Effective partnership-building and communication skills are key for scientific research to benefit society

Students attending a professional development workshop gained skills to further their work on complex water quality issues.

Five people representing science communicators sit around half of a round table facing a group as part of a discussion panel on science communication.
Participants in a Community-Engaged Scholarship Workshop have a discussion with a panel of science communicators. Resources presented during the workshop were designed to show a range of tools, networks, and techniques that would assist students in sharing their work and/or engaging their community partners.

Water quality is a critical issue Michigan Sea Grant, MSU Extension, and many partners invest in, especially as it relates to nutrient runoff, environmental systems, and impacts on drinking water, human health, and coastal ecosystems. Framing and focusing scientific questions, as well as successfully incorporating research results into Extension programs or informing policy and decision-making, often depends on effective partnerships and communication with stakeholders.

Information gap

Traditional graduate student mentoring education models don’t always prioritize helping students develop skills that focus on partnerships, science communication, and human health, even though these are necessary skills for early career professionals, including aspiring Extension professionals.

To help close this information gap, the Great Lakes Center for Fresh Waters and Human Health, Michigan Sea Grant, MSU Extension, and MSU Outreach and Engagement hosted a Community-Engaged Scholarship Workshop. Attendees were largely graduate students affiliated with the Great Lakes Center for Fresh Waters and Human Health, led by Bowling Green State University, and tasked with conducting national research into understanding and preventing toxic algal blooms.

Critical skills presented

Resources presented during the workshop were designed to show a range of tools, networks, and techniques that would assist students in sharing their work and/or engaging their community partners. Participants were introduced to important facilitation skills including:

  • principles of partnerships
  • community-engaged teaching and learning
  • community-engaged research
  • science communication (including audience identification, communication strategy and resources for different audiences, and social media)

Professional development valued

In evaluations, workshop participants indicated a substantial improvement of their knowledge of topics presented, particularly those focused on communication, vulnerable populations and harmful algal blooms (HABs), water treatment facility response to HABs, and engaging audiences. The workshop was rated highly for program satisfaction, and specifically noted was the use of case studies featuring community-engagement work in the Great Lakes region. This professional development was seen as beneficial to their careers.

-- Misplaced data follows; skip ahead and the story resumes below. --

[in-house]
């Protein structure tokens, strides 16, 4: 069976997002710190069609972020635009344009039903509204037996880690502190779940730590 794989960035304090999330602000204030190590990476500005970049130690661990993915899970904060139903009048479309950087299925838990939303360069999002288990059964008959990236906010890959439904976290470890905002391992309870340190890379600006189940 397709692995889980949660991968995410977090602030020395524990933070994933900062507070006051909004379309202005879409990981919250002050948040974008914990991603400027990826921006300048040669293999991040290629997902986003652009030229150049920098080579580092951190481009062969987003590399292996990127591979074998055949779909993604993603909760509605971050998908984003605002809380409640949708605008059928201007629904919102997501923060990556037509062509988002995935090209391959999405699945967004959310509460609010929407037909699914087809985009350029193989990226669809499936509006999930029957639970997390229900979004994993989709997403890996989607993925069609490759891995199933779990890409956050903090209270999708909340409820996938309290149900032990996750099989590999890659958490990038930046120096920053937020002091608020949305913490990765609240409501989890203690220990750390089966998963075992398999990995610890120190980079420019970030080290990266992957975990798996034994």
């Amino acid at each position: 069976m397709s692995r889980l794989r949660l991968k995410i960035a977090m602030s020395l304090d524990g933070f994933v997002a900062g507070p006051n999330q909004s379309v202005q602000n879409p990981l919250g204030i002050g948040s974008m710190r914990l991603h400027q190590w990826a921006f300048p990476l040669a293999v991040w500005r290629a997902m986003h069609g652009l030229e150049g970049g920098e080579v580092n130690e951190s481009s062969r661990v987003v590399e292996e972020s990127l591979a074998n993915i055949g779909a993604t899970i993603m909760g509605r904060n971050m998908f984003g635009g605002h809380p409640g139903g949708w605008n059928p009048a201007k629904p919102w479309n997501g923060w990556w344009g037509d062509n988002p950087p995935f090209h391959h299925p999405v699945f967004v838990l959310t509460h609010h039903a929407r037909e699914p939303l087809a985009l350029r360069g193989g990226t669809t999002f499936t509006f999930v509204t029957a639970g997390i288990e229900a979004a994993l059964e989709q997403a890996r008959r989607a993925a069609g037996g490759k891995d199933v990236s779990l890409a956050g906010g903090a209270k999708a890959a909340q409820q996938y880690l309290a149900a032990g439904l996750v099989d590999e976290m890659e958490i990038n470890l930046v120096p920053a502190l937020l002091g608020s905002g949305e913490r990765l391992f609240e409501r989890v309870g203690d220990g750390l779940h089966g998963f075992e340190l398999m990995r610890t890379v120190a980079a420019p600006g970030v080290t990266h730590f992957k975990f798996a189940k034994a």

Given the workshop feedback, other academic institutions or organizations are encouraged to consider drawing upon this model to assist students in developing these necessary skills to enhance effective outreach, engagement, and science communication. A recently published Journal of Contemporary Water Research and Education article further describes the workshop's development, evaluation, and the impact attending this workshop had on the graduate students.

Michigan Sea Grant helps to foster economic growth and protect Michigan’s coastal, Great Lakes resources through education, research and outreach. A collaborative effort of the University of Michigan and Michigan State University and its MSU Extension, Michigan Sea Grant is part of the NOAA-National Sea Grant network of 34 university-based programs.

This work was partially supported by funding from the National Institute for Environmental Health (1P01ES028939-01) and the National Science Foundation (OCE-1840715) to the Bowling Green State University Great Lakes Center for Fresh Waters and Human Health. Please contact Heather Triezenberg (vanden64@msu.edu) if would like to request data per data sharing agreements. This article was prepared by Michigan Sea Grant under award NA180AR4170102 from the National Oceanic and Atmospheric Administration, U.S. Department of Commerce through the Regents of the University of Michigan. The statement, findings, conclusions, and recommendations are those of the author(s) and do not necessarily reflect the views of the National Oceanic and Atmospheric Administration, the Department of Commerce, or the Regents of the University of Michigan.

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